In 2012, Owad executed yet another deed, this time to the benefit of an entity called Grants Center, Inc. Id. at 85. According to Zweben, however, the transfer to Grants Center-an entity created and managed by Owad herself-was merely an attempt to thwart his sale of the property in satisfaction of a judicial lien. Appellee's Br. at 1-2; see also Designation pt. 3, at 103-05 (listing the officers and directors of Grants Center).[1] Importantly, the deed transferring the property to Grants Center defines the property being transferred using the exact same description as the 2004 deed to Owad (as well as the original 1966 conveyance). Designation pt. 4, at 85.

         In the bankruptcy court, Owad moved to avoid the judicial lien on her property on the basis of a homestead exemption. R. at 11, 24. The primary issue there was whether the 2011 deed from Owad to herself, along with the survey map, sufficed to subdivide the property into two different parcels: one transferred to Grants Center, and the other (including the dwellings) still owned by Owad. Id. at 24-30. Zweben (and eventually the court) maintained that because Owad failed to follow the town's subdivision regulations, the 2011 deed was a nullity. Id. at 26-28. Owad, on the other hand, asserted that the subdivision could not run afoul of these regulations because they were enacted in 1999, while the survey of the property was conducted in 1994. Id. at 26-27.[2] The bankruptcy court denied Owad's motion, finding both that the 2011 deed “ha[d] no legal effect” because of the subdivision issue, and also that the smaller portion of the property “was subsumed by” the transfer to Grants Center. Id. at 30.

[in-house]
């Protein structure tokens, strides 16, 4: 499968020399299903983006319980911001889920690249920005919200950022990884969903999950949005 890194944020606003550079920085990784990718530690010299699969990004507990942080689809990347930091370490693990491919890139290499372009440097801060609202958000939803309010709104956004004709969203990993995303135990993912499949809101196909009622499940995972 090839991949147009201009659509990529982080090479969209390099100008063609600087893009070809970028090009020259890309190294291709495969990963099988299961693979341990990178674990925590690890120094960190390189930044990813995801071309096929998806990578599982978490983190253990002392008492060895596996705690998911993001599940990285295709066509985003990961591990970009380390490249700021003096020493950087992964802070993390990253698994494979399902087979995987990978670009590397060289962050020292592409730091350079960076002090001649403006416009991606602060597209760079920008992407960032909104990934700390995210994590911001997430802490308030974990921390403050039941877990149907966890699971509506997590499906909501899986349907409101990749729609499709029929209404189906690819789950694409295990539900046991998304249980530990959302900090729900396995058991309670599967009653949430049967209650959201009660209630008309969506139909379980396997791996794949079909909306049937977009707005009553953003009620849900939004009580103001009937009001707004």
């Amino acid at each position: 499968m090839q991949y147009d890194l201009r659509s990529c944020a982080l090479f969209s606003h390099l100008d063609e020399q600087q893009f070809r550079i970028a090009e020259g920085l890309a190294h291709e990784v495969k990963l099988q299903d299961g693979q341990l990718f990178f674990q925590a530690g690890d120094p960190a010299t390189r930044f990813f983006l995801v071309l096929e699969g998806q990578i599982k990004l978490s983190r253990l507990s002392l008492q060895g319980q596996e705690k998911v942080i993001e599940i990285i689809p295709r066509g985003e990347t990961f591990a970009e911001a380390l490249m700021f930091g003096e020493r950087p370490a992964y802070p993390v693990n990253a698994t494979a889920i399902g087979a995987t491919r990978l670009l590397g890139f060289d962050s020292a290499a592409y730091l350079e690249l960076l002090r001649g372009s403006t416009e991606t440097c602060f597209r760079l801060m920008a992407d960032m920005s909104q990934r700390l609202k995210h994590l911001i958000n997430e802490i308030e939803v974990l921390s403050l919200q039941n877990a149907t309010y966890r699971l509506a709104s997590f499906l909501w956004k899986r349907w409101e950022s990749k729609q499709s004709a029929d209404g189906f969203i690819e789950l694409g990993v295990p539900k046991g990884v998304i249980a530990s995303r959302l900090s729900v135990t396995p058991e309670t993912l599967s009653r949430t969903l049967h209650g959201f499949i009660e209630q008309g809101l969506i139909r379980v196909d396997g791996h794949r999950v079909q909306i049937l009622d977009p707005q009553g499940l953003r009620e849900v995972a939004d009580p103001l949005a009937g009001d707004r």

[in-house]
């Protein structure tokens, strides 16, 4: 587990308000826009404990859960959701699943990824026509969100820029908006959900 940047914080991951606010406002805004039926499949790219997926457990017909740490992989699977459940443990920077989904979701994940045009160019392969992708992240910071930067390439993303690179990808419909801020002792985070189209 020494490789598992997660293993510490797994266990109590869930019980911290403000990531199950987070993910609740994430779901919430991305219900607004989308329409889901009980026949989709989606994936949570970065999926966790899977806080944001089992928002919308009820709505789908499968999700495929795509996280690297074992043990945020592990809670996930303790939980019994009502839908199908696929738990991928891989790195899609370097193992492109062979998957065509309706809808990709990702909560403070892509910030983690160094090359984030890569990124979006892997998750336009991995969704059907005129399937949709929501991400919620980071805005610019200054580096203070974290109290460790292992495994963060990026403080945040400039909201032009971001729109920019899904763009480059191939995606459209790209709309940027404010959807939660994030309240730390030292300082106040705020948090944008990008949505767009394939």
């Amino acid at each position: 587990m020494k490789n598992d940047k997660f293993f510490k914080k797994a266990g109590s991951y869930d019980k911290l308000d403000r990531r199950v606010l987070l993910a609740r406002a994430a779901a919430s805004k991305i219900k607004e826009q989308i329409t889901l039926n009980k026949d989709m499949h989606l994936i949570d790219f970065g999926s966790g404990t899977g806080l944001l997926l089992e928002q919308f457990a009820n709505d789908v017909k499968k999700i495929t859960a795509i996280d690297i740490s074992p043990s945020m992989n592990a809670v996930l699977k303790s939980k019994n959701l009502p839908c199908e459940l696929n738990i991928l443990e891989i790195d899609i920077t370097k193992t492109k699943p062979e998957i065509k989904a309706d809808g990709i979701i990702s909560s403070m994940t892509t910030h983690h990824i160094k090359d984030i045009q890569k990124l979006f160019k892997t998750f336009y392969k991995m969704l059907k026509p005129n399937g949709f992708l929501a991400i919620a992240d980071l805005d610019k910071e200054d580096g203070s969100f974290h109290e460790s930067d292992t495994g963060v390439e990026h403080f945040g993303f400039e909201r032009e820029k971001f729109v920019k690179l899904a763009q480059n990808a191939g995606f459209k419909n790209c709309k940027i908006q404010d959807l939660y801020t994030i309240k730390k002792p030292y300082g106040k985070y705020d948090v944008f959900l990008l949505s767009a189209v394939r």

Owad's notice of appeal was docketed on March 11, 2016. R. at 11. This Court has appellate jurisdiction under 28 U.S.C. § 158(a)(1) because Owad appeals from a final order. See John T. Mather Mem. Hosp. of Port Jefferson, Inc. v. Pearl, 723 F.2d 193, 194 n.1 (2d Cir. 1983) (per curiam) (“We believe that a decision granting or denying a[] [homestead] exemption is final for this purpose.”); see also Fed.R.Bankr.P. 8002(a)(1) (establishing the time to file a notice of appeal).